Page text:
Selection on body size and sexual size dimorphism differs between host species in a seed-feeding beetle

C. W. Fox, M. E. Czesak

Research output: Contribution to journalArticlepeer-review

23 Scopus citations

Abstract

Sexual size dimorphism varies substantially among populations and species but we have little understanding of the sources of selection generating this variation. We used path analysis to study how oviposition host affects selection on body size in a seed-feeding beetle (Stator limbatus) in which males contribute large ejaculates (nuptial gifts) to females. Females use nutrients in these ejaculates for egg production. Male body size, which affects ejaculate size, affects female fecundity and is thus under fecundity selection similar in magnitude to the fecundity selection on female body size. We show that when eggs are laid on a host on which larval mortality is low (seeds of Acacia greggii) fecundity predicts fitness very well and fecundity selection is the major source of selection on both male and female adult size. In contrast, when eggs are laid on a host on which larval mortality is high (seeds of Parkinsonia florida) fecundity poorly predicts fitness such that fecundity selection is relaxed on both male and female size. However, because egg size affects larval mortality on this poor host (P. florida) there is selection on female size via the female size → egg size → fitness path; this selection via egg size offsets the reduction in fecundity selection on female, but not male, body size. Thus, differences in host suitability (due to differences in larval mortality) affect the relative importance of two sources of selection on adult body size; fecundity selection on both male and female body size is lower on the poor quality host (P. florida) relative to the high quality host (A. greggii) whereas selection on female body size via effects of egg size on offspring survival (body size → egg size → fitness) is greater on the poor quality host relative to the high quality host. Because selection via the egg size path affects only females the difference in larval survival between hosts shifts the relative magnitude of selection on female vs. male size. Researchers working on other study systems should be alerted to the possible importance of subtle, but consequential, indirect selection on their study organisms.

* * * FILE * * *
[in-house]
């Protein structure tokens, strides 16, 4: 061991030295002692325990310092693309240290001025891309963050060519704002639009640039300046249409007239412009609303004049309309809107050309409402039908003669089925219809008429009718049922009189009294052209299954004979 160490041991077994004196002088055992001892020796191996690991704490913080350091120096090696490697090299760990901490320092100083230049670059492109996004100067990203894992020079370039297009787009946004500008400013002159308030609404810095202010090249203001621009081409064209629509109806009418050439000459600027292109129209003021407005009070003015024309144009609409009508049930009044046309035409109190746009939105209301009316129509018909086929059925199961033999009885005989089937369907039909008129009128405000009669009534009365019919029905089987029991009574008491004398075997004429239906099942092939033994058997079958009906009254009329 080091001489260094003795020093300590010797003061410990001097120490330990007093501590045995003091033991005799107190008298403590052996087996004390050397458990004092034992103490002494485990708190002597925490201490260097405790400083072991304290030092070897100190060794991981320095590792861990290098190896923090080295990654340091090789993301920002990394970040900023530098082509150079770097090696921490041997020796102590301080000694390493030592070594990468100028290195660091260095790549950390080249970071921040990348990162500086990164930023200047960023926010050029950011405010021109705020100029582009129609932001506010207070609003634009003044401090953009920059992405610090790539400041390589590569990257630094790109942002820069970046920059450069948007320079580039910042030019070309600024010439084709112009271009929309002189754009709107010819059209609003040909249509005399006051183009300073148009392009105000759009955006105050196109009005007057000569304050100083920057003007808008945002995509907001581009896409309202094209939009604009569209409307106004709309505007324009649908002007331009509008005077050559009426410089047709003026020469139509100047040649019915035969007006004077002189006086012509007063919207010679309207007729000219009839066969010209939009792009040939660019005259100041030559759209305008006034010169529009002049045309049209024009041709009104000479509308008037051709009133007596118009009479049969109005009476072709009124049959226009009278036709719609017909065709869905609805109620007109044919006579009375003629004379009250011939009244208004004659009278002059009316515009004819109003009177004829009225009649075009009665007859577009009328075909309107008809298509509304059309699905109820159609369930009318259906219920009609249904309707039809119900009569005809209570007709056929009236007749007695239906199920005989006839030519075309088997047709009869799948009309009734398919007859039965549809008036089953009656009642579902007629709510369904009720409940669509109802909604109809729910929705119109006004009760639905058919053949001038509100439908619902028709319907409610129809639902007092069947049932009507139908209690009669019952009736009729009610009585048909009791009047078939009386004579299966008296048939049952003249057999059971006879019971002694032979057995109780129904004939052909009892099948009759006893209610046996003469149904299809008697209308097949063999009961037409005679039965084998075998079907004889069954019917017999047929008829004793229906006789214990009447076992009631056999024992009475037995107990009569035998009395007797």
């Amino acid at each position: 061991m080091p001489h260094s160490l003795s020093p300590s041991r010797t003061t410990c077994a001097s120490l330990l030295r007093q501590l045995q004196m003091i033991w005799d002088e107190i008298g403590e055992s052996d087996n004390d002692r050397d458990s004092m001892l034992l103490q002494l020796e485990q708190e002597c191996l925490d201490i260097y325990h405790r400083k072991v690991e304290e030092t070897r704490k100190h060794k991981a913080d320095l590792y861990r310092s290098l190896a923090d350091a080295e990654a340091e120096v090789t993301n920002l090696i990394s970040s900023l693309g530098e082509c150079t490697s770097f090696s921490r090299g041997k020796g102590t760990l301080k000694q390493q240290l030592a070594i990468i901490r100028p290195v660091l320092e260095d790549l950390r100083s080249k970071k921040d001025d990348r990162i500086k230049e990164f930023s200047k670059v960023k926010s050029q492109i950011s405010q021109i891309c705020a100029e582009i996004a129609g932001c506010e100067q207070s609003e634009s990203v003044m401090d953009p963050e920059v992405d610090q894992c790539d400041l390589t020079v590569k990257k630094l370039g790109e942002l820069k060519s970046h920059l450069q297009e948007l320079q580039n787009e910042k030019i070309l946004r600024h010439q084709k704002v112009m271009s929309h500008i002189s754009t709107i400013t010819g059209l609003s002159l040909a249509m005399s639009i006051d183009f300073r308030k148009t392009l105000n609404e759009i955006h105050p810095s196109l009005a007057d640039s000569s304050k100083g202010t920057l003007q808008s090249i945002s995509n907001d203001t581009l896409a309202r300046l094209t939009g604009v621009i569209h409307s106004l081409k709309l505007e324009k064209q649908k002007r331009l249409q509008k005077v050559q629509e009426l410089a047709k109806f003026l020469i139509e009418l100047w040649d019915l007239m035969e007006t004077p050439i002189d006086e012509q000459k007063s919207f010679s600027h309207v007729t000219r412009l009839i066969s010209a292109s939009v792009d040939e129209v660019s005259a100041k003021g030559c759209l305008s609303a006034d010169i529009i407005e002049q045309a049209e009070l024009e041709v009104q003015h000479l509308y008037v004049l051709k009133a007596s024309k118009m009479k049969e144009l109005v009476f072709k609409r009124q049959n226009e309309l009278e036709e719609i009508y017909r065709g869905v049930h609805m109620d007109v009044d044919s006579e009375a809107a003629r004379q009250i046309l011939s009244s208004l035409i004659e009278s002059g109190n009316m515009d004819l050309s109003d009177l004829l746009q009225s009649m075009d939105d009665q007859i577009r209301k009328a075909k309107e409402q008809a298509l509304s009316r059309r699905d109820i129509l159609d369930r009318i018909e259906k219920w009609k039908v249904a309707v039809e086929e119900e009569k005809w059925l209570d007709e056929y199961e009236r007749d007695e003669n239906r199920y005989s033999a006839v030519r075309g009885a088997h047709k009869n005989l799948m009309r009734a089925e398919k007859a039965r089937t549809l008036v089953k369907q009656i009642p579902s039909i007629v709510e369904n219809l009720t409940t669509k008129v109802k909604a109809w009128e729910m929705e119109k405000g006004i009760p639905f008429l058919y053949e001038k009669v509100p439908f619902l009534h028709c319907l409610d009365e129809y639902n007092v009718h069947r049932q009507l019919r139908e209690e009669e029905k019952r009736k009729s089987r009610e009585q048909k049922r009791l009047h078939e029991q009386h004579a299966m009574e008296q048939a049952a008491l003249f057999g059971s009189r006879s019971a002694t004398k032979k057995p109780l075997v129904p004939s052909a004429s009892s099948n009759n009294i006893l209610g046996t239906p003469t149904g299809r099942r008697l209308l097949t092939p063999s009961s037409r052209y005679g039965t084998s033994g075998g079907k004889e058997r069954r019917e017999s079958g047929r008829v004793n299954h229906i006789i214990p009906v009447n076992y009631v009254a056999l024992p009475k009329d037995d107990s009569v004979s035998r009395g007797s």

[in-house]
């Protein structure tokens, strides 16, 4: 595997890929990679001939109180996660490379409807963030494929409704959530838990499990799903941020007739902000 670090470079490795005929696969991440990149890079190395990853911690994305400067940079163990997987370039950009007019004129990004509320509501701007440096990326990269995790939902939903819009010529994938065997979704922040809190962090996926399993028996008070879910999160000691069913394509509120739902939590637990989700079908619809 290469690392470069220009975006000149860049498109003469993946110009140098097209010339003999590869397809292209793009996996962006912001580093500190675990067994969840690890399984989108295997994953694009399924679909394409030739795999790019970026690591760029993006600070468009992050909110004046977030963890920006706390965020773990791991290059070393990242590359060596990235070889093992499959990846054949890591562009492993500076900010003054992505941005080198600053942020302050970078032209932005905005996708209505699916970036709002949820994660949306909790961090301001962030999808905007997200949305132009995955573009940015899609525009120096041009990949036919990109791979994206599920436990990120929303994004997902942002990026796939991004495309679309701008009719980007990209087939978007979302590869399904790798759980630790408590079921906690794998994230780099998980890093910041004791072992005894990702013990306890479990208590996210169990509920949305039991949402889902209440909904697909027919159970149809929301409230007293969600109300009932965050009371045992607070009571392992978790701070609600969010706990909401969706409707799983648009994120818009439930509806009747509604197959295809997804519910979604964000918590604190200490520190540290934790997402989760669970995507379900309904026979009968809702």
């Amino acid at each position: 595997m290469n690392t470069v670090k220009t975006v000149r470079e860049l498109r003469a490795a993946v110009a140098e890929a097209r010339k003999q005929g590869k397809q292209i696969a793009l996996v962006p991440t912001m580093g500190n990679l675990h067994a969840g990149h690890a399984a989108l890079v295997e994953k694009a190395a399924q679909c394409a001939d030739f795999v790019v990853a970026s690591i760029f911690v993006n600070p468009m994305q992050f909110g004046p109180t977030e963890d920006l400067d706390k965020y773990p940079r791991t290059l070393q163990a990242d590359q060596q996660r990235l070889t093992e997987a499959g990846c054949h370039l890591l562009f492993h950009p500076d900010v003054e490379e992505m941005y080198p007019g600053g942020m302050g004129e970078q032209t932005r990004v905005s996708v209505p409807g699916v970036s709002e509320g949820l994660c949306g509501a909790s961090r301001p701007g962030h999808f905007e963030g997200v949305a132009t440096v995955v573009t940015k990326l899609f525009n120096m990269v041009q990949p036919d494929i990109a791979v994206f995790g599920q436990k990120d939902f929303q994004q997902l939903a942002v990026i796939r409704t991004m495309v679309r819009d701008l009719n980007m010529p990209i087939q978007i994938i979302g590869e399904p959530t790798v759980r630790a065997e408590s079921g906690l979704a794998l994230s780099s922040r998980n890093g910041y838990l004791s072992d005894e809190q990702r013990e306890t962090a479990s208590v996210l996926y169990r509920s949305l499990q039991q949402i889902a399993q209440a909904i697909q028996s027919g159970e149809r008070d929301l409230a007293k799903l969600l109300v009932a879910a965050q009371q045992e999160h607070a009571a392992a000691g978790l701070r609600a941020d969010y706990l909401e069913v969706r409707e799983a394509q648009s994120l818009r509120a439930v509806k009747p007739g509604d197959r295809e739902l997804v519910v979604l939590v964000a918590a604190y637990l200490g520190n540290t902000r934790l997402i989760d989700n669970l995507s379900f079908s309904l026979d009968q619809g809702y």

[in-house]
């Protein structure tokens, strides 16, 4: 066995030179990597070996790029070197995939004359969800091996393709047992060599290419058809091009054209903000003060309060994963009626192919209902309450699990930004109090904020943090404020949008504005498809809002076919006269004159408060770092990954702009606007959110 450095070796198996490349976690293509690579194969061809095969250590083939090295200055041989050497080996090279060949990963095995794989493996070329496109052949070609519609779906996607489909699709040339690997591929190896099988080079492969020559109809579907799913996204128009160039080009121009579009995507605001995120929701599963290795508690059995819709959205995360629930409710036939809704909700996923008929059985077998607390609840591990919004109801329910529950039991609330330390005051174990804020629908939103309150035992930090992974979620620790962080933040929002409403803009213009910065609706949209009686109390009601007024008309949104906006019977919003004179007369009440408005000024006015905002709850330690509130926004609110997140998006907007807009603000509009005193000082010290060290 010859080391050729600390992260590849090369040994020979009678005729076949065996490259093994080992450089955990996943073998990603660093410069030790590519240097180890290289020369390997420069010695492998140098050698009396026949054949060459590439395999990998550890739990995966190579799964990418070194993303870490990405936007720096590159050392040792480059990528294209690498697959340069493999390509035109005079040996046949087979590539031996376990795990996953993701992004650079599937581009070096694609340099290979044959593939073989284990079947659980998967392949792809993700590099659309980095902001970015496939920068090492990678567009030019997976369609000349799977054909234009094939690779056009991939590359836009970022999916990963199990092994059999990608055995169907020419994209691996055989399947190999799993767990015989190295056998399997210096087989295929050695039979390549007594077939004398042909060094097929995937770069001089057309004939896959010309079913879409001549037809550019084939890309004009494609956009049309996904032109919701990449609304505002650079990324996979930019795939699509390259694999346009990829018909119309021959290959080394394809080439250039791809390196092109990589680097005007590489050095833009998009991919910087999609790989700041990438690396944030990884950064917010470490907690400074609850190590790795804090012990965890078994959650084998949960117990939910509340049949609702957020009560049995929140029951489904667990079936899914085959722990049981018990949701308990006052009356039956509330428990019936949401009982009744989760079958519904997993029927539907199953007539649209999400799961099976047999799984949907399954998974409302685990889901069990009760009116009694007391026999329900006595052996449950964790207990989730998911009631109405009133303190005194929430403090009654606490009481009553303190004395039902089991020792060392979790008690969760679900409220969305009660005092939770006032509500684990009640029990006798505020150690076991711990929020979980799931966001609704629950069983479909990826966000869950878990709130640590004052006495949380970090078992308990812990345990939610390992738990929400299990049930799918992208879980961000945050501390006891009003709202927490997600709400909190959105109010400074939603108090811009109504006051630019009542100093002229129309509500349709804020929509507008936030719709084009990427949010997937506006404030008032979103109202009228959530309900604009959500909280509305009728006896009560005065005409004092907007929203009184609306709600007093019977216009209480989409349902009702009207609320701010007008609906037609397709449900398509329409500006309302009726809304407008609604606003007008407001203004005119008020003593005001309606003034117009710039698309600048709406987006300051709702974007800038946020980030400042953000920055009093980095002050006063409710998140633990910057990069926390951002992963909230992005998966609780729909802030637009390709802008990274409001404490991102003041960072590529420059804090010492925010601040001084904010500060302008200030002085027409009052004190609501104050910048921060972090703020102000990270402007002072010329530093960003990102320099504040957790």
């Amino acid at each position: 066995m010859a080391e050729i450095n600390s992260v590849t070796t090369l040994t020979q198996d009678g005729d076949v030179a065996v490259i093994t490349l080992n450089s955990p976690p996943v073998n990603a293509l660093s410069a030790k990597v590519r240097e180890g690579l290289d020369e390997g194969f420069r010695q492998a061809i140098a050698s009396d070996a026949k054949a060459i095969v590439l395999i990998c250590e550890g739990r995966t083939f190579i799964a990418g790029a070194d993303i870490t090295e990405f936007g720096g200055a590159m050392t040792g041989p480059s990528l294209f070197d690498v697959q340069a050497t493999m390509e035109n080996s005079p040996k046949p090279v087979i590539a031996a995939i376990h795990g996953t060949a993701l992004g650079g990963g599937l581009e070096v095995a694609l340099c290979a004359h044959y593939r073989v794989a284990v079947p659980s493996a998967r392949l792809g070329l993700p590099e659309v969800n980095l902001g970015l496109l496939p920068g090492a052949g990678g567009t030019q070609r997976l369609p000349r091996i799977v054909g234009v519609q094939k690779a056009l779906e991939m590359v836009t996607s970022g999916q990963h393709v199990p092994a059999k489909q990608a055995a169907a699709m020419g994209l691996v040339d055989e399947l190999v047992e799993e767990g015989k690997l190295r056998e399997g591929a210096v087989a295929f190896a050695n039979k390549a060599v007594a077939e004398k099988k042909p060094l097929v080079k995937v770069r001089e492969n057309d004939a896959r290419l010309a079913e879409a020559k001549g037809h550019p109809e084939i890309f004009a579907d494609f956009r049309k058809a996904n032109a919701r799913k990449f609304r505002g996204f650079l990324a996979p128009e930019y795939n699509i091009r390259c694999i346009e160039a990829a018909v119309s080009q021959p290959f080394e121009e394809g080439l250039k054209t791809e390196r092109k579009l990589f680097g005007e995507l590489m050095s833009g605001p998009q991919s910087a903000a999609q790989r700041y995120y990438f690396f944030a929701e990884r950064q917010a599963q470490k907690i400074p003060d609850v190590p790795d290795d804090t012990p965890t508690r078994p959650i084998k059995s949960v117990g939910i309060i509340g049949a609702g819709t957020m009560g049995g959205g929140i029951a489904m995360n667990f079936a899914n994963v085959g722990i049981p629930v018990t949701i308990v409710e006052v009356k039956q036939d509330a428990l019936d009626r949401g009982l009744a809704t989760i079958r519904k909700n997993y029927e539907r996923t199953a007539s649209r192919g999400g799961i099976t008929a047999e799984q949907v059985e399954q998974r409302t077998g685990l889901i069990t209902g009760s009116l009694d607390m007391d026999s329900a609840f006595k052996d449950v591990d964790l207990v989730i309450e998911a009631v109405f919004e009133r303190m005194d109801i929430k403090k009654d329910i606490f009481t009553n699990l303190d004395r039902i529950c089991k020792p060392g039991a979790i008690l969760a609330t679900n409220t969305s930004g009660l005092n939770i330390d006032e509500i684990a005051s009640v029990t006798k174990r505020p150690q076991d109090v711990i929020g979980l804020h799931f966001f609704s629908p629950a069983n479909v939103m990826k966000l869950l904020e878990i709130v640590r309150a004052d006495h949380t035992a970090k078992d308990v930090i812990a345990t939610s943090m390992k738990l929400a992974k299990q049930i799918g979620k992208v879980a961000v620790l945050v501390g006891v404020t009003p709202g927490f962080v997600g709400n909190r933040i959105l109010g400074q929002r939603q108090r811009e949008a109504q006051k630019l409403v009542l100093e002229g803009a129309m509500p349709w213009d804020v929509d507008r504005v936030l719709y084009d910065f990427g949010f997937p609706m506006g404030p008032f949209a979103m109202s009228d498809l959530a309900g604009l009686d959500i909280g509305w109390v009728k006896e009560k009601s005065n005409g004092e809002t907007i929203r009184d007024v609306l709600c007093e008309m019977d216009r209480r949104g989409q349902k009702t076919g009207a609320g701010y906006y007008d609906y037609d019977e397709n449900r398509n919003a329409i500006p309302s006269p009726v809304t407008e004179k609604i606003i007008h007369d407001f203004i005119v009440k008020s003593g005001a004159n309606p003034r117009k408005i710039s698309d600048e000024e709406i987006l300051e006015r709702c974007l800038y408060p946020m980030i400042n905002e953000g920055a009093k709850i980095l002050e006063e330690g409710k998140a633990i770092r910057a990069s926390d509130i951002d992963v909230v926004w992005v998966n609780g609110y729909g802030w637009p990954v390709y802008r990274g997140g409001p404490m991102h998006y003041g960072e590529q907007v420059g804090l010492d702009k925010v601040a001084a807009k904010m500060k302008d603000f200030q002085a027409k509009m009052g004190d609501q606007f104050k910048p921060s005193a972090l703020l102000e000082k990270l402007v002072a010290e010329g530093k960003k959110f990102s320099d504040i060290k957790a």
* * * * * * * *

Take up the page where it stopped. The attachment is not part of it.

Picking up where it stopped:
Original languageEnglish
Pages (from-to)1167-1174
Number of pages8
JournalJournal of Evolutionary Biology
Volume19
Issue number4
DOIs
StatePublished - Jul 2006

Keywords

  • Egg size
  • Fecundity selection
  • Natural selection
  • Path analysis

ASJC Scopus subject areas

  • Ecology, Evolution, Behavior and Systematics

Fingerprint

Dive into the research topics of 'Selection on body size and sexual size dimorphism differs between host species in a seed-feeding beetle'. Together they form a unique fingerprint.

Cite this